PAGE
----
Renault is recalling thousands of vehicles to make engineadjustments after emission levels were found to exceed anti-pollution standards in some of its cars.
The French carmaker’s head of engineering said that 15,800 diesel vehicles were to be called back due to an error which was “detected and corrected” in mid-2015.
France’s second biggest auto manufacturer – of which the French state owns nearly 20% – is under the spotlight after it emerged last week that anti-fraud investigators had raided several company sites, sending stocks plunging.
Amid fears it could be caught up in an emissions scandal similar to the one engulfing Germany’s Volkswagen, officials announced that no pollution-cheating software had been found on Renault cars. However, a commission appointed by the French government said the company’s diesel cars had nevertheless failed pollution tests.
The company’s director of engineering, Gaspar Gascon Abellan, told reporters that Renault had discovered “a calibration error” in the emissions-reduction system of its diesel engines in July.
The problem led to nitrogen oxides and sulphur not being properly eliminated, which meant the particle filter was “completely losing its efficiency”, he told a news conference at Renault headquarters.
The error was fixed at the start of September and the recall began two months later, he added.
The recall concerns Renault’s diesel-engine Captur model produced in Europe between February and September last year.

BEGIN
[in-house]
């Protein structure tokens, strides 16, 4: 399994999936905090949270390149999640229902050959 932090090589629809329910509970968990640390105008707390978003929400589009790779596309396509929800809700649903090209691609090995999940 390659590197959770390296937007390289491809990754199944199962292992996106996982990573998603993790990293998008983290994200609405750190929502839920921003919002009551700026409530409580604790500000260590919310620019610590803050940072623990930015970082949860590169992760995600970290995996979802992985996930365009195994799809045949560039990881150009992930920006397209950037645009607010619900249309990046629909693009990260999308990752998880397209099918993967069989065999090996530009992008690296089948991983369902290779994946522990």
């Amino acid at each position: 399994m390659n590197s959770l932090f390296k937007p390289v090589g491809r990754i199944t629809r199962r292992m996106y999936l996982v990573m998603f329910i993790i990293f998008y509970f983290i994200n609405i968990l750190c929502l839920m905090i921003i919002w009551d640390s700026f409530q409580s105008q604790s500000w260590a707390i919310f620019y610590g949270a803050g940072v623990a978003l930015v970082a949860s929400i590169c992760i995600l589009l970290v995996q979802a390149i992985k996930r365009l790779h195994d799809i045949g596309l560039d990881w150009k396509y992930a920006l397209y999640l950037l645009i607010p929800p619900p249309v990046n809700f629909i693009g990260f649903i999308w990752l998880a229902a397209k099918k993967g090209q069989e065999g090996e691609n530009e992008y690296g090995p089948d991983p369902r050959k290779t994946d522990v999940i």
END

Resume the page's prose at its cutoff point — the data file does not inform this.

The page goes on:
“We agree that our position is not satisfactory,” said Renault’s chief competitive officer, Thierry Bolloré. He disputed some of the reported measurements, but added: “We are the first ones to admit that we have room for improvement.”
Earlier, the ecology minister, Ségolène Royal, whose portfolio includes transport, said on RTL radio that Renault was recalling 15,000 new vehicles “to check them and adjust them correctly so that the filtration system works” in all temperatures.
“New cars must meet the norms,” she said, adding that the adjustment could be made quickly. “To correctly adjust an engine takes half a day.”
She said that other carmakers found to have exceeded the norms had agreed to appear before the commission but declined to name them.
The commission, set up in the wake of the VW case, tested vehicles from eight foreign and French brands, finding carbon dioxide and nitrogen dioxide emissions from Renault cars to be too high, as well as those in some non-French models.
On Monday, Renault pledged to draw up a technical plan over the coming weeks to bring down harmful emissions. This would involve improving pollution-cutting systems in diesel engines to be modified through a software update from July. “There will be a proposal to customers but not a recall since the vehicles conform,” Bolloré told reporters.
Renault sales director Thierry Koskas insisted that the company was not cheating but acknowledged a problem had emerged between test and real conditions on the road.
“I want to restate this very firmly,” he said, presenting the group’s 2015 sales results. “We are not using any software or other [fraudulent] methods. In test conditions, we respect emissions norms.”
Renault had already announced last month that it would spend €50m (£38m) on emissions reduction, after German consumer body Umwelthilfe found what it called “frightening” pollution levels when testing a Renault Espace diesel model.
Shares in Renault and other car companies fell last week amid fears that the emissions scandal embroiling VW might be spreading across the sector.
The German carmaker was forced to admit in September that it had fitted 11m diesel engines worldwide with devices designed to cheat emissions tests.
Renault stocks slumped by more than 20% during Thursday’s trading after unions reported the raids by anti-fraud investigators in early January, before closing about 10% lower.